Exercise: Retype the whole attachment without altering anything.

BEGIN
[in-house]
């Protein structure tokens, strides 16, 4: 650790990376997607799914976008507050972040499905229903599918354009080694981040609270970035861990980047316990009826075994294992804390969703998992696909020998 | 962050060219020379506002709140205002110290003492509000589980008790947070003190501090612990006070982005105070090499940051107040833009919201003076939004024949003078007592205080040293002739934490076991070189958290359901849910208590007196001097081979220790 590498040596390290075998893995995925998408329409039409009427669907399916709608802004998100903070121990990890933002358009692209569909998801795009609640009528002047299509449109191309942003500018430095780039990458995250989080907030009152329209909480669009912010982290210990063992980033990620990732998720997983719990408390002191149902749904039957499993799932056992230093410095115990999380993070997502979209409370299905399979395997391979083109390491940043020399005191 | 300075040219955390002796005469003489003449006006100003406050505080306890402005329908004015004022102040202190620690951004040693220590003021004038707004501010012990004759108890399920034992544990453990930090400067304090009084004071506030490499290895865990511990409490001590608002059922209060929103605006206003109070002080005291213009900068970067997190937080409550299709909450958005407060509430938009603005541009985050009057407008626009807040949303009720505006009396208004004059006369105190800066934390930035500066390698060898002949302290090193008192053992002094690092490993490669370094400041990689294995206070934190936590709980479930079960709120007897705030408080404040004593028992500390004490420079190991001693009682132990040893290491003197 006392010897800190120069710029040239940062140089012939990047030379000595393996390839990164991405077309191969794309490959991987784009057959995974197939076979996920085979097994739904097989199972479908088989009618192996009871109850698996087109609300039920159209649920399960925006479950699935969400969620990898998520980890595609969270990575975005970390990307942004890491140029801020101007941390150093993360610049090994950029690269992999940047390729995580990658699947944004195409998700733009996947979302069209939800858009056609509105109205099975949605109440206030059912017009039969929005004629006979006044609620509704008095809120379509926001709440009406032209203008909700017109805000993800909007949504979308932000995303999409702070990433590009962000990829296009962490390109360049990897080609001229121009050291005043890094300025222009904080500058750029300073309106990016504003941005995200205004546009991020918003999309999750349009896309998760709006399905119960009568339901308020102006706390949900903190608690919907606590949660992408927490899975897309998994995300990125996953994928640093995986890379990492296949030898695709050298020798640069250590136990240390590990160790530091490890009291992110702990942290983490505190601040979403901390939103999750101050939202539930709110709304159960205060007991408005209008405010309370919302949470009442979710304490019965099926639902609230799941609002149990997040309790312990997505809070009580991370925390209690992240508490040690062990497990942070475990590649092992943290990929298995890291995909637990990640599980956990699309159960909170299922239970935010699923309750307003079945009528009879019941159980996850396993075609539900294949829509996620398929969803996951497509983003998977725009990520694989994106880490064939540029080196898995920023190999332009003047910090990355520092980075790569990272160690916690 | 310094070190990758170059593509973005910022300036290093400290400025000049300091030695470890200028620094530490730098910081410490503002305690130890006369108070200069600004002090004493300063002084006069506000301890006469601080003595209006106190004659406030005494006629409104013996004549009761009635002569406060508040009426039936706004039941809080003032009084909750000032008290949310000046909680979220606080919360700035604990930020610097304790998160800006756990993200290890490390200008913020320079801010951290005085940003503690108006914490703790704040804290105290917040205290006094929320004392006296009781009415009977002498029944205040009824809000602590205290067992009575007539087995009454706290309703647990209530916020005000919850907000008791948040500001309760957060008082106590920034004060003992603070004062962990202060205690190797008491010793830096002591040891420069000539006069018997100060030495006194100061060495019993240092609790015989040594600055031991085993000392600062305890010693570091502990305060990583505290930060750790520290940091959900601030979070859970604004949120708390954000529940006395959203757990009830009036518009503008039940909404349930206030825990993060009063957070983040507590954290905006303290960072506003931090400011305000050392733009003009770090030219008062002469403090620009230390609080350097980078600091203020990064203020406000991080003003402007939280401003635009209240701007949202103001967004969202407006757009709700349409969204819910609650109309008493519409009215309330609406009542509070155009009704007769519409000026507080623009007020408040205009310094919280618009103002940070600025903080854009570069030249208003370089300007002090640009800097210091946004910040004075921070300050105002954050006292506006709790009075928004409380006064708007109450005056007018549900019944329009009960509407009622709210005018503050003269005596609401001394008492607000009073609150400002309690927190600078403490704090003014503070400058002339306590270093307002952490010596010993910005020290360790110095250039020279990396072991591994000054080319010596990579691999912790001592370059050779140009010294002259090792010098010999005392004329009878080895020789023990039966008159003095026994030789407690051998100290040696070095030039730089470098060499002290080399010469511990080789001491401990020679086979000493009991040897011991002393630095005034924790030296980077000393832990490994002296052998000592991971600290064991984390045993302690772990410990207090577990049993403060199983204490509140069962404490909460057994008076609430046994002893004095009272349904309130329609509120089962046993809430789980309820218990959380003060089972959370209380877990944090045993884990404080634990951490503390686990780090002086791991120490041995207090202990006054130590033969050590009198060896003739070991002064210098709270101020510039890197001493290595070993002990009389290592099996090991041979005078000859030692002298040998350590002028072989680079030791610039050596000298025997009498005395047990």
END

[in-house]
């Protein structure tokens, strides 16, 4: 650790990376997607799914976008507050972040499905229903599918354009080694981040609270970035861990980047316990009826075994294992804390969703998992696909020998 | 962050060219020379506002709140205002110290003492509000589980008790947070003190501090612990006070982005105070090499940051107040833009919201003076939004024949003078007592205080040293002739934490076991070189958290359901849910208590007196001097081979220790 590498040596390290075998893995995925998408329409039409009427669907399916709608802004998100903070121990990890933002358009692209569909998801795009609640009528002047299509449109191309942003500018430095780039990458995250989080907030009152329209909480669009912010982290210990063992980033990620990732998720997983719990408390002191149902749904039957499993799932056992230093410095115990999380993070997502979209409370299905399979395997391979083109390491940043020399005191 | 300075040219955390002796005469003489003449006006100003406050505080306890402005329908004015004022102040202190620690951004040693220590003021004038707004501010012990004759108890399920034992544990453990930090400067304090009084004071506030490499290895865990511990409490001590608002059922209060929103605006206003109070002080005291213009900068970067997190937080409550299709909450958005407060509430938009603005541009985050009057407008626009807040949303009720505006009396208004004059006369105190800066934390930035500066390698060898002949302290090193008192053992002094690092490993490669370094400041990689294995206070934190936590709980479930079960709120007897705030408080404040004593028992500390004490420079190991001693009682132990040893290491003197 006392010897800190120069710029040239940062140089012939990047030379000595393996390839990164991405077309191969794309490959991987784009057959995974197939076979996920085979097994739904097989199972479908088989009618192996009871109850698996087109609300039920159209649920399960925006479950699935969400969620990898998520980890595609969270990575975005970390990307942004890491140029801020101007941390150093993360610049090994950029690269992999940047390729995580990658699947944004195409998700733009996947979302069209939800858009056609509105109205099975949605109440206030059912017009039969929005004629006979006044609620509704008095809120379509926001709440009406032209203008909700017109805000993800909007949504979308932000995303999409702070990433590009962000990829296009962490390109360049990897080609001229121009050291005043890094300025222009904080500058750029300073309106990016504003941005995200205004546009991020918003999309999750349009896309998760709006399905119960009568339901308020102006706390949900903190608690919907606590949660992408927490899975897309998994995300990125996953994928640093995986890379990492296949030898695709050298020798640069250590136990240390590990160790530091490890009291992110702990942290983490505190601040979403901390939103999750101050939202539930709110709304159960205060007991408005209008405010309370919302949470009442979710304490019965099926639902609230799941609002149990997040309790312990997505809070009580991370925390209690992240508490040690062990497990942070475990590649092992943290990929298995890291995909637990990640599980956990699309159960909170299922239970935010699923309750307003079945009528009879019941159980996850396993075609539900294949829509996620398929969803996951497509983003998977725009990520694989994106880490064939540029080196898995920023190999332009003047910090990355520092980075790569990272160690916690 | 310094070190990758170059593509973005910022300036290093400290400025000049300091030695470890200028620094530490730098910081410490503002305690130890006369108070200069600004002090004493300063002084006069506000301890006469601080003595209006106190004659406030005494006629409104013996004549009761009635002569406060508040009426039936706004039941809080003032009084909750000032008290949310000046909680979220606080919360700035604990930020610097304790998160800006756990993200290890490390200008913020320079801010951290005085940003503690108006914490703790704040804290105290917040205290006094929320004392006296009781009415009977002498029944205040009824809000602590205290067992009575007539087995009454706290309703647990209530916020005000919850907000008791948040500001309760957060008082106590920034004060003992603070004062962990202060205690190797008491010793830096002591040891420069000539006069018997100060030495006194100061060495019993240092609790015989040594600055031991085993000392600062305890010693570091502990305060990583505290930060750790520290940091959900601030979070859970604004949120708390954000529940006395959203757990009830009036518009503008039940909404349930206030825990993060009063957070983040507590954290905006303290960072506003931090400011305000050392733009003009770090030219008062002469403090620009230390609080350097980078600091203020990064203020406000991080003003402007939280401003635009209240701007949202103001967004969202407006757009709700349409969204819910609650109309008493519409009215309330609406009542509070155009009704007769519409000026507080623009007020408040205009310094919280618009103002940070600025903080854009570069030249208003370089300007002090640009800097210091946004910040004075921070300050105002954050006292506006709790009075928004409380006064708007109450005056007018549900019944329009009960509407009622709210005018503050003269005596609401001394008492607000009073609150400002309690927190600078403490704090003014503070400058002339306590270093307002952490010596010993910005020290360790110095250039020279990396072991591994000054080319010596990579691999912790001592370059050779140009010294002259090792010098010999005392004329009878080895020789023990039966008159003095026994030789407690051998100290040696070095030039730089470098060499002290080399010469511990080789001491401990020679086979000493009991040897011991002393630095005034924790030296980077000393832990490994002296052998000592991971600290064991984390045993302690772990410990207090577990049993403060199983204490509140069962404490909460057994008076609430046994002893004095009272349904309130329609509120089962046993809430789980309820218990959380003060089972959370209380877990944090045993884990404080634990951490503390686990780090002086791991120490041995207090202990006054130590033969050590009198060896003739070991002064210098709270101020510039890197001493290595070993002990009389290592099996090991041979005078000859030692002298040998350590002028072989680079030791610039050596000298025997009498005395047990």